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My geometry students need practice with proving triangles congruent using SSS, SAS, ASA, HL, SAA, and they also need practice applying these congruence shortcuts to figures in which the parts don't necessarily "line up," or in figures requiring them

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TEACHING EXPERIENCE

I've been teaching math full-time in public high schools since 1989. In the past five years, I have taught Algebra 1 (regular and accelerated), Geometry, Algebra 2, Honors Algebra 2, and IB Math SL. (Formerly "Math Methods"). My side job is teaching an ACT/SAT preparation course.

MY TEACHING STYLE

I believe that students master content over time. I think the longer they are in contact with a concept, the better they will internalize the material. I therefore include a lot of "spiral review" in my lessons whenever possible. I no longer "lecture" my students with notes: as a matter of fact, notes are optional, as I have found that if students just pay attention to a 15-20 minute mini-lesson each day, they are much better engaged with the material and most of the "information" can just be included on the worksheet where they need it.

HONORS/AWARDS/SHINING TEACHER MOMENT

I have been a National Board Certified Teacher since 2002. My first student teacher is now a professor of Education and has served on the board of NCTM. (I can't claim any credit for his accomplishments, as they are his own, but it's fun to tell people about him!)

MY OWN EDUCATIONAL HISTORY

When I was in elementary school, I was literally the last kid to learn how to carry in 2nd grade, the very last kid in 3rd grade to learn how to borrow, and in 4th grade, I was one of the last 5 kids to learn to do long division. I thought at the time that most math facts were just memorization, and I have a really hard time just memorizing facts and information: flash cards were just a nightmare for me. I still struggle at times with memorization of information that others seem simply to soak up. In 5th grade, I had a wonderful teacher, Mrs. Baker, at Spring Hill Elementary School in McLean, Virginia. I don't know what happened exactly that year, but fractions and geometric constructions just made sense, and for the first time in my life, another kid actually copied off of my math paper! While I don't condone that, at that time, I was very proud of myself, as nothing like that had ever happened before. From that point on, I was one year ahead in math. During my senior year of high school in calculus, I got really psyched that I could integrate a function whose integral was the arctangent function to estimate pi. I wanted to write a computer program to estimate pi to dozens of digits by making millions of "rectangles" under the curve and adding up their areas. I saved up money cutting lawns and delivering newspapers to purchase my very own Apple ][+ computer, and I set about learning BASIC so I could estimate pi. The program did exactly what it was supposed to do, but because of round-off error, I think I was able to estimate pi accurate to about 3 decimal places. It was a bit disappointing, but the experience was so exciting, I went on to pursue electrical engineering. I attended the University of Virginia for my B.S. in Electrical Engineering. I have an M.S. in Electrical Engineering from Stanford, but to help pay for tuition, I worked as a teaching assistant, and realized that teaching was really what I should be doing. I switched majors to earn my Masters in Education at Stanford, and I have been teaching math in public high schools ever since. My favorite mathematical activities today are playing sudoku, writing excel spreadsheets to do things such as calculate 2^100, and trying to find an algorithm to pick stocks from the S&P 500 to outperform the overall market.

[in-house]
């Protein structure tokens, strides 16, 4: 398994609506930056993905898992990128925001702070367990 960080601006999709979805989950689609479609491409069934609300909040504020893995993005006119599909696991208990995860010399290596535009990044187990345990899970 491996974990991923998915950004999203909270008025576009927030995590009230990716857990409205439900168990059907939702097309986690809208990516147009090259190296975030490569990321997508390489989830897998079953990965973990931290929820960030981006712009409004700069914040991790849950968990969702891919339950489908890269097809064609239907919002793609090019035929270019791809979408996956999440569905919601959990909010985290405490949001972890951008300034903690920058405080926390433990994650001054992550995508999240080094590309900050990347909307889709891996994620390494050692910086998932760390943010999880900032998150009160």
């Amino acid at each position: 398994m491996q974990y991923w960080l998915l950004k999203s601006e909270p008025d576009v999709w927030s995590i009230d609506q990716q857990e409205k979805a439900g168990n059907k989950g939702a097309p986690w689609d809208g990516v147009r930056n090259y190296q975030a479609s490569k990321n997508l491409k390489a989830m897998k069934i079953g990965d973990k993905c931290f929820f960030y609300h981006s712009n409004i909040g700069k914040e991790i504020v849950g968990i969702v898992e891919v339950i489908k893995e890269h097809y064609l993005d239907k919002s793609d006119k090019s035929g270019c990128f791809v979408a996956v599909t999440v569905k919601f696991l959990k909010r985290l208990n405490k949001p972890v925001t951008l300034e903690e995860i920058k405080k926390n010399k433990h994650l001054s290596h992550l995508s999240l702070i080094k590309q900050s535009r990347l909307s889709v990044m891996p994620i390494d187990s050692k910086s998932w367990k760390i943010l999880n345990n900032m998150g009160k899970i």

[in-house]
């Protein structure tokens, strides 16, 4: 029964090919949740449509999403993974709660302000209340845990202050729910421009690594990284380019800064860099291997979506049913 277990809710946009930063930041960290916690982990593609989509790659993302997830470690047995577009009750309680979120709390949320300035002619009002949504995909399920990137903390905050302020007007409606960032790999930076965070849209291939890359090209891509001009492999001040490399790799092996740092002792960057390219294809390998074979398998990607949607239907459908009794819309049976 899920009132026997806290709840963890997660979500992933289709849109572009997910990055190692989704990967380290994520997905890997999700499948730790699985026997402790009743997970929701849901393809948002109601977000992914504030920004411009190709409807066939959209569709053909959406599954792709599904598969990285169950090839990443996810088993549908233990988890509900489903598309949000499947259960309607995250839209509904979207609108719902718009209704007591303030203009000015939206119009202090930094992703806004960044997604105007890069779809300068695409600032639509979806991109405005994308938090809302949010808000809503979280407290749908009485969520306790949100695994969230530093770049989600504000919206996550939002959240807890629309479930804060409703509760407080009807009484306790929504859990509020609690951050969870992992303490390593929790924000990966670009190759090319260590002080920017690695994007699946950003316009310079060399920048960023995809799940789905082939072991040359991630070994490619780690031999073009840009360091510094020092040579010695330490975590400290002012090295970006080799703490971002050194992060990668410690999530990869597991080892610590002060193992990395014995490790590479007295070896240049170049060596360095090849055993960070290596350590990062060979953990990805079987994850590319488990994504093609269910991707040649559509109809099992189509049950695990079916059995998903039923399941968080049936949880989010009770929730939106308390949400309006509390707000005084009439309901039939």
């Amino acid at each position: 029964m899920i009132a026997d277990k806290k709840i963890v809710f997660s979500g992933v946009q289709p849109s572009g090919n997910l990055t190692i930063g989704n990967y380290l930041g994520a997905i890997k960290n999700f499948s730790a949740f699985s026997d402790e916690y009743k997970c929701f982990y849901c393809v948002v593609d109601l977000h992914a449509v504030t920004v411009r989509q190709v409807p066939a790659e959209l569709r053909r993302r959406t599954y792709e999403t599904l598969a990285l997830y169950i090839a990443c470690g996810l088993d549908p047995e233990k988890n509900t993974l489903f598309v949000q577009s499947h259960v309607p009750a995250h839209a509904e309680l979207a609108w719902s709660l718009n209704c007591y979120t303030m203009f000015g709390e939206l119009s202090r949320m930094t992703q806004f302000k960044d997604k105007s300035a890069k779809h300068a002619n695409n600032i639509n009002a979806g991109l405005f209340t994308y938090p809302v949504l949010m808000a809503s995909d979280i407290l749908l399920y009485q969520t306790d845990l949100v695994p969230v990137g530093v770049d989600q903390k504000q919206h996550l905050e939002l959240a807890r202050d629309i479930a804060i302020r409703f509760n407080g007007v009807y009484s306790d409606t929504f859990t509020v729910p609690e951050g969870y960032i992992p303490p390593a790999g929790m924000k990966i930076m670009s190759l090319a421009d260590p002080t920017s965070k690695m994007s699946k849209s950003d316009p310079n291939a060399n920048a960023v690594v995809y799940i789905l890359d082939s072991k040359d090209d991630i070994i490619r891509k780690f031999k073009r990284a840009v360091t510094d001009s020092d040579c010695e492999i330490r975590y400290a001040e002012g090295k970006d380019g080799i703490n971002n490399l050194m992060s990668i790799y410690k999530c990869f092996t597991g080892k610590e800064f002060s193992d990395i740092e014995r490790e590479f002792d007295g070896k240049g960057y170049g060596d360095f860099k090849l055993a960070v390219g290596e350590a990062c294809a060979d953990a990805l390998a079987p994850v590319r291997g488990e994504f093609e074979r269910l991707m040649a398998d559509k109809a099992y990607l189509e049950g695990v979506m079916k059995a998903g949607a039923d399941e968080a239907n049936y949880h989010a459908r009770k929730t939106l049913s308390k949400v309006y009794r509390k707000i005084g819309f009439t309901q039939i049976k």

ADDITIONAL BIOGRAPHICAL INFORMATION

I love to run on the trails near my home in Colorado. I did the 2009 Denver marathon with a time of 4:27:03, which is just a tad over a 10-minute mile pace. I have two children, ages 7 and 10, and currently reside in Colorado. With two dogs, my wife and I are pretty busy!

GRADES

3^{rd}, 4^{th}, 5^{th}, 6^{th}, 7^{th}, 8^{th}, 9^{th}, 10^{th}, 11^{th}, 12^{th}, Homeschool

SUBJECTS

Math, Algebra, Applied Math, Basic Operations, Calculus, Fractions, Geometry, Graphing, Numbers, PreCalculus, Trigonometry, Other (Math), Arts & Music, Accounting, Anatomy, Statistics, Word Problems, Algebra 2, Mental Math